Saturday, December 27, 2008
One of the most common questions we vegetarians hear around the holidays (and at any other time, really) is "so, what do you eat if you don't eat meat?" My answers range from "everything but the turkey" to providing a detailed listing of the menu offerings for my holiday dinner that particular year. The latter is usually the more enlightening of the two responses, so here it is... my winter solstice feast for 2008:
Menu - Christmas Dinner, 2008
Roasted squash and coconut milk soup
Mixed green salad with lemon vinaigrette
Roasted root veggies with maple, balsamic glaze
Spinach and ricotta filo strudel
Pumpkin pie with vanilla ice cream
These were all very easy recipes to make and total cooking time from beginning of prep to digging in at dinner was approximately 90 minutes with two of us on prep-and-cook duty. The "meat substitute" was the filo strudel, of course, which forms the pretty focal point for the meal and it offers a savory counterpoint to the sweet roasted root veggies and a satisfying crunch!
Meat substitutes like "Tofurky" are fine for alleviating any concerns that the vegetarian's platter "isn't complete without the meat", but I prefer to opt for a healthier, non-processed, homemade main instead whenever I can. That said, I've been known to enjoy a store-bought "chickeny cutlet" at a holiday dinner from time to time!
When I'm hosting, however, strudels or savory tarts are the holiday main. This year, other than the salad, my menu was comprised entirely of recipes from two of my favorite cookbooks and are not my own creations, however I unhesitatingly recommend them.
The roasted root veggies are from a fantastic vegan cookbook published in 2008 called "Get it Ripe" by Jae Steele. Jae lives here in Toronto and her book has become my favorite cookbook of 2008! Jae also has a blog, called Domestic Affair, which is where I found the squash soup recipe. The spinach-ricotta strudel is from a Rose Reisman cookbook (not vegetarian) called "Secrets for Permanent Weight Loss", published in 2005 and which has been a wonderful resource for me with amazingly flavorful and creative dishes that are also low in calories. If you are interested in any of these recipes, please feel free to email me and I'll be happy to share them with you.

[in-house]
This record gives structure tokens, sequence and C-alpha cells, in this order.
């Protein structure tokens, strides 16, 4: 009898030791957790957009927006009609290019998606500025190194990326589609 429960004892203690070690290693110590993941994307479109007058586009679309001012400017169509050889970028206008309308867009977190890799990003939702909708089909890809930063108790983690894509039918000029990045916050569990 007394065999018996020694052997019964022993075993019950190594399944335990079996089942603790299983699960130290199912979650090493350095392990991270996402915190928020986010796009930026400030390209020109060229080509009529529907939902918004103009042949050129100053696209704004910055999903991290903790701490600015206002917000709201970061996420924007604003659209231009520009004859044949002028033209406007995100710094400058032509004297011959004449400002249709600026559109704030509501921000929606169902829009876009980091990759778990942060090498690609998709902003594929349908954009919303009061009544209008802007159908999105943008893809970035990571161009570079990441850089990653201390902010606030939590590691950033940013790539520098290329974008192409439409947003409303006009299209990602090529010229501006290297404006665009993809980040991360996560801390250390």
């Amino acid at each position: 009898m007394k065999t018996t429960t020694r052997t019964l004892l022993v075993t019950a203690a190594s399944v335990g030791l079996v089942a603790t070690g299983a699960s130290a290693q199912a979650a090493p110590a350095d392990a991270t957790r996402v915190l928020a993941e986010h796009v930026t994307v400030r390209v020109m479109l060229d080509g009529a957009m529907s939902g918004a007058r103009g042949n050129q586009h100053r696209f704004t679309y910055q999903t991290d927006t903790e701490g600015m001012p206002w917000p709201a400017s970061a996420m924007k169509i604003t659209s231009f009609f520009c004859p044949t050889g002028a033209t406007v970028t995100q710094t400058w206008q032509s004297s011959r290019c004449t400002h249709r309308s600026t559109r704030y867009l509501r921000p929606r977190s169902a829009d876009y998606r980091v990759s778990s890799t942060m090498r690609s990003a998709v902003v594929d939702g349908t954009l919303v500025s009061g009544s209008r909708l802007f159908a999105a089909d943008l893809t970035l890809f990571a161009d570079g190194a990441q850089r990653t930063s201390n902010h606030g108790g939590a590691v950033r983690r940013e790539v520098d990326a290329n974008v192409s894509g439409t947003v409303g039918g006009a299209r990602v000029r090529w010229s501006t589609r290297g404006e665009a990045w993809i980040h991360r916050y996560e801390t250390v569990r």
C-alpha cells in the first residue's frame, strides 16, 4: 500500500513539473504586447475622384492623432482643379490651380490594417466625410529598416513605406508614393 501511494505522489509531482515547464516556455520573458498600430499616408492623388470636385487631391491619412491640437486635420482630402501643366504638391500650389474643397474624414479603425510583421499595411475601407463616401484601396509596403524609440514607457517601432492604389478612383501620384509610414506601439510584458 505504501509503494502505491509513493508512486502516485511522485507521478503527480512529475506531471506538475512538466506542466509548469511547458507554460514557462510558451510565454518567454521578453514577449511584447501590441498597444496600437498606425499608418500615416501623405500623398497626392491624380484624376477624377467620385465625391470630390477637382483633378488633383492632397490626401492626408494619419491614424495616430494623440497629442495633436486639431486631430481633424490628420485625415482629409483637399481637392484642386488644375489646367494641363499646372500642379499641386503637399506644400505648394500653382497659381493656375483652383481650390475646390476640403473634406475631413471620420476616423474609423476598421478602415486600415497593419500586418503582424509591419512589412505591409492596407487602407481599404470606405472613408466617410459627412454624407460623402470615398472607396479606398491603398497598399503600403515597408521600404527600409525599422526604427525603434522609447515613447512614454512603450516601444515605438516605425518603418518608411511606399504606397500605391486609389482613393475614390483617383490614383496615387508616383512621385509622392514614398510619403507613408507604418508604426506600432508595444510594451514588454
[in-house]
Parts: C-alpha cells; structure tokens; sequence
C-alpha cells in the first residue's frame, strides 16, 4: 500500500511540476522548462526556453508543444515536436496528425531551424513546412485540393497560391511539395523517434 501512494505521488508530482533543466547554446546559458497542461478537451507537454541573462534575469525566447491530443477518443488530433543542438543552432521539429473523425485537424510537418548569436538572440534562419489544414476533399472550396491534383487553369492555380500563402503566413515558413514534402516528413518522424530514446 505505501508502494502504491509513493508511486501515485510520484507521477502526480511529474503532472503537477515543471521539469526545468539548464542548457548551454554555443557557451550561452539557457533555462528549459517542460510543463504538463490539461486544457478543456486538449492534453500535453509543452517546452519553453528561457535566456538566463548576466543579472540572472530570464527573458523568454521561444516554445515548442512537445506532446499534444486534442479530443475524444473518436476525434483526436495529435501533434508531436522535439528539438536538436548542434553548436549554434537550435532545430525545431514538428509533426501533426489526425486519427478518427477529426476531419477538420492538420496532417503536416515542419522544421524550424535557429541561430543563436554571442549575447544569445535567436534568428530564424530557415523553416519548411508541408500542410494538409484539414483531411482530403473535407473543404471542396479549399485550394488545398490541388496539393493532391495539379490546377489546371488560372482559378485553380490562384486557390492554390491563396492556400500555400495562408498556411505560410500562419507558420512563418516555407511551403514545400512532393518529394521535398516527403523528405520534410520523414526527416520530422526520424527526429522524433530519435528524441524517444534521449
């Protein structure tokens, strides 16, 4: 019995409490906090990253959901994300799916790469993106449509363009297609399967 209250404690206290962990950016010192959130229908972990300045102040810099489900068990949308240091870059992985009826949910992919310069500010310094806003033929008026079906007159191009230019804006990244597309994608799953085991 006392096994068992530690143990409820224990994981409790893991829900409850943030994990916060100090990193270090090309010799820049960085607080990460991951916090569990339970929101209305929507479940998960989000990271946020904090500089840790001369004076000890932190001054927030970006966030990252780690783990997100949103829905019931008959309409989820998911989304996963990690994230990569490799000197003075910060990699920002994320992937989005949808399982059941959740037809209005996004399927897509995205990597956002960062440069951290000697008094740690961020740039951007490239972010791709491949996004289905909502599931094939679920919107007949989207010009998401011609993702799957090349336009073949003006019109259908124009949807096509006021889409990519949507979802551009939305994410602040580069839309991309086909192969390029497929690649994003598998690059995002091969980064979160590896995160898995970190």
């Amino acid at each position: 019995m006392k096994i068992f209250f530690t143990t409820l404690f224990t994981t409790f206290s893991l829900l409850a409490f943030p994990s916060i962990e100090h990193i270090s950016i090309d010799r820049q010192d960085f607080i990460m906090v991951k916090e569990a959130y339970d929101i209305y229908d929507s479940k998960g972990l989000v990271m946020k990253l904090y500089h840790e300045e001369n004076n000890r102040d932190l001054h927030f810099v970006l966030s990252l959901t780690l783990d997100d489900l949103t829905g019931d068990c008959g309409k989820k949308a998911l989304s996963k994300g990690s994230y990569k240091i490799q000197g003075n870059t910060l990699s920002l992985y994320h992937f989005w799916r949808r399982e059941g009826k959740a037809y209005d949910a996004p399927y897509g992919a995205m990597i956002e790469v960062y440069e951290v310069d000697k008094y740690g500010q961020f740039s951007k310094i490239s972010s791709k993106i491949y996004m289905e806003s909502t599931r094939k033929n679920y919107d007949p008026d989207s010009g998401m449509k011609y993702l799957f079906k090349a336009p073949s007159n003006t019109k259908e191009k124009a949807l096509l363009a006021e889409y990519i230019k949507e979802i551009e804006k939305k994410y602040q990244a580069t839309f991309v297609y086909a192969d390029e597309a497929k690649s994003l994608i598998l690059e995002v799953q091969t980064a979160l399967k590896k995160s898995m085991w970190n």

I'll be posting more of my own recipes very soon, so stay tuned.
Saturday, December 13, 2008
Risotto is one of my favorite comfort foods. It's so smooth and creamy! This one's a classic, mushrooms and peas. Making risotto is really just a method and once you have the method down, you can mix in anything you like that goes with rice...the possibilities are endless.
In a nutshell, the method usually includes first softening the onions and garlic in the butter and oil, briefly toasting the rice with the onions, then adding the liquids starting with the white wine first, then the simmering vegetable stock, one ladle at a time. It's the stirring action that helps the rice to release all it's starchy goodness, so don't neglect the stirring. If you have friends over you can enlist someone to help stir and keep you company in the kitchen! It's well worth the 20 minutes and it goes by fast. Let me know if you try the recipe and if you have any favorite flavor additions for your risottos!
Wild Mushroom and Pea Risotto
2 T butter or margarine
2 T extra virgin olive oil
1 small onion, finely chopped
2 cloves garlic, minced
1½ cups Arborio rice
½ cup white wine
4 cups vegetable stock
salt and pepper to taste
½ cup frozen peas, thawed
½ cup chopped walnuts
1 cup grated parmesan cheese
2 T extra virgin olive oil
1 portobello mushroom, chopped
2 cups chopped white or brown button mushrooms
1 cup chopped shitake mushrooms